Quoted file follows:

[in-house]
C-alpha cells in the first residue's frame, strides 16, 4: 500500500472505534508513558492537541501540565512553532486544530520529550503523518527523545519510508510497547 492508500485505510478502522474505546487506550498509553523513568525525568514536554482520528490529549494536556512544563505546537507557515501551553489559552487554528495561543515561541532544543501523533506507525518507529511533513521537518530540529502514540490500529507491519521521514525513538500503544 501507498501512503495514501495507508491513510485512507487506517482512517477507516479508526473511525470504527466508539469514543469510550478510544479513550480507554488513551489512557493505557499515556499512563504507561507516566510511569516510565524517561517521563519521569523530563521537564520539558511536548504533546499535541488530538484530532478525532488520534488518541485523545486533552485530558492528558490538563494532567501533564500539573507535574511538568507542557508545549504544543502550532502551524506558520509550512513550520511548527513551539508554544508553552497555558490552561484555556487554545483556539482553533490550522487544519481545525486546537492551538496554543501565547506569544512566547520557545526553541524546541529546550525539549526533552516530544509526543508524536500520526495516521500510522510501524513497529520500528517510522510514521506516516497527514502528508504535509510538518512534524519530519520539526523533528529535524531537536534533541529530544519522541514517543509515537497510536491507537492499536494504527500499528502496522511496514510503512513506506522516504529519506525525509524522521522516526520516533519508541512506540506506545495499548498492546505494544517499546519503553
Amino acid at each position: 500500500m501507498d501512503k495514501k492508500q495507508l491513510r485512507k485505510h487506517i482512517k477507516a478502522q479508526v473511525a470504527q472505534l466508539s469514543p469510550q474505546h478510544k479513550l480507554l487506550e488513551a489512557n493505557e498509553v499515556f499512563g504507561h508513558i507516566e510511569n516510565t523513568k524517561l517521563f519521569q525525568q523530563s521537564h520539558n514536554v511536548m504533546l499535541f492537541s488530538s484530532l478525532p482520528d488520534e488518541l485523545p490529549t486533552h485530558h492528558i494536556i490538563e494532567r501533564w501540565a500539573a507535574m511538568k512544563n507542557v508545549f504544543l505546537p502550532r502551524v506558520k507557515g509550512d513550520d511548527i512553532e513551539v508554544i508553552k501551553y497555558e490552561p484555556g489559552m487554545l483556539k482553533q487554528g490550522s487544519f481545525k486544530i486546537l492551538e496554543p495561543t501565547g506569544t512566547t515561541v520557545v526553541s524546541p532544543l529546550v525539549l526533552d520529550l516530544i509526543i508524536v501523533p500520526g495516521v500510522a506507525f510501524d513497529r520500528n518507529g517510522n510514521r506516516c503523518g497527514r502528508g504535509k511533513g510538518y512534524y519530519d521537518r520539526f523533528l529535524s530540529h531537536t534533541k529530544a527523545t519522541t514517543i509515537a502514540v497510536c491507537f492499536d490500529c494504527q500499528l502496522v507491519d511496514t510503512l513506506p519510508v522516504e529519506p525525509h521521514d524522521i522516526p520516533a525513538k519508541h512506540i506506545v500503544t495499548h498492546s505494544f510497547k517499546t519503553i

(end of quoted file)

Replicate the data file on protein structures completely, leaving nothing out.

[in-house]
C-alpha cells in the first residue's frame, strides 16, 4: 500500500472505534508513558492537541501540565512553532486544530520529550503523518527523545519510508510497547 492508500485505510478502522474505546487506550498509553523513568525525568514536554482520528490529549494536556512544563505546537507557515501551553489559552487554528495561543515561541532544543501523533506507525518507529511533513521537518530540529502514540490500529507491519521521514525513538500503544 501507498501512503495514501495507508491513510485512507487506517482512517477507516479508526473511525470504527466508539469514543469510550478510544479513550480507554488513551489512557493505557499515556499512563504507561507516566510511569516510565524517561517521563519521569523530563521537564520539558511536548504533546499535541488530538484530532478525532488520534488518541485523545486533552485530558492528558490538563494532567501533564500539573507535574511538568507542557508545549504544543502550532502551524506558520509550512513550520511548527513551539508554544508553552497555558490552561484555556487554545483556539482553533490550522487544519481545525486546537492551538496554543501565547506569544512566547520557545526553541524546541529546550525539549526533552516530544509526543508524536500520526495516521500510522510501524513497529520500528517510522510514521506516516497527514502528508504535509510538518512534524519530519520539526523533528529535524531537536534533541529530544519522541514517543509515537497510536491507537492499536494504527500499528502496522511496514510503512513506506522516504529519506525525509524522521522516526520516533519508541512506540506506545495499548498492546505494544517499546519503553
Amino acid at each position: 500500500m501507498d501512503k495514501k492508500q495507508l491513510r485512507k485505510h487506517i482512517k477507516a478502522q479508526v473511525a470504527q472505534l466508539s469514543p469510550q474505546h478510544k479513550l480507554l487506550e488513551a489512557n493505557e498509553v499515556f499512563g504507561h508513558i507516566e510511569n516510565t523513568k524517561l517521563f519521569q525525568q523530563s521537564h520539558n514536554v511536548m504533546l499535541f492537541s488530538s484530532l478525532p482520528d488520534e488518541l485523545p490529549t486533552h485530558h492528558i494536556i490538563e494532567r501533564w501540565a500539573a507535574m511538568k512544563n507542557v508545549f504544543l505546537p502550532r502551524v506558520k507557515g509550512d513550520d511548527i512553532e513551539v508554544i508553552k501551553y497555558e490552561p484555556g489559552m487554545l483556539k482553533q487554528g490550522s487544519f481545525k486544530i486546537l492551538e496554543p495561543t501565547g506569544t512566547t515561541v520557545v526553541s524546541p532544543l529546550v525539549l526533552d520529550l516530544i509526543i508524536v501523533p500520526g495516521v500510522a506507525f510501524d513497529r520500528n518507529g517510522n510514521r506516516c503523518g497527514r502528508g504535509k511533513g510538518y512534524y519530519d521537518r520539526f523533528l529535524s530540529h531537536t534533541k529530544a527523545t519522541t514517543i509515537a502514540v497510536c491507537f492499536d490500529c494504527q500499528l502496522v507491519d511496514t510503512l513506506p519510508v522516504e529519506p525525509h521521514d524522521i522516526p520516533a525513538k519508541h512506540i506506545v500503544t495499548h498492546s505494544f510497547k517499546t519503553i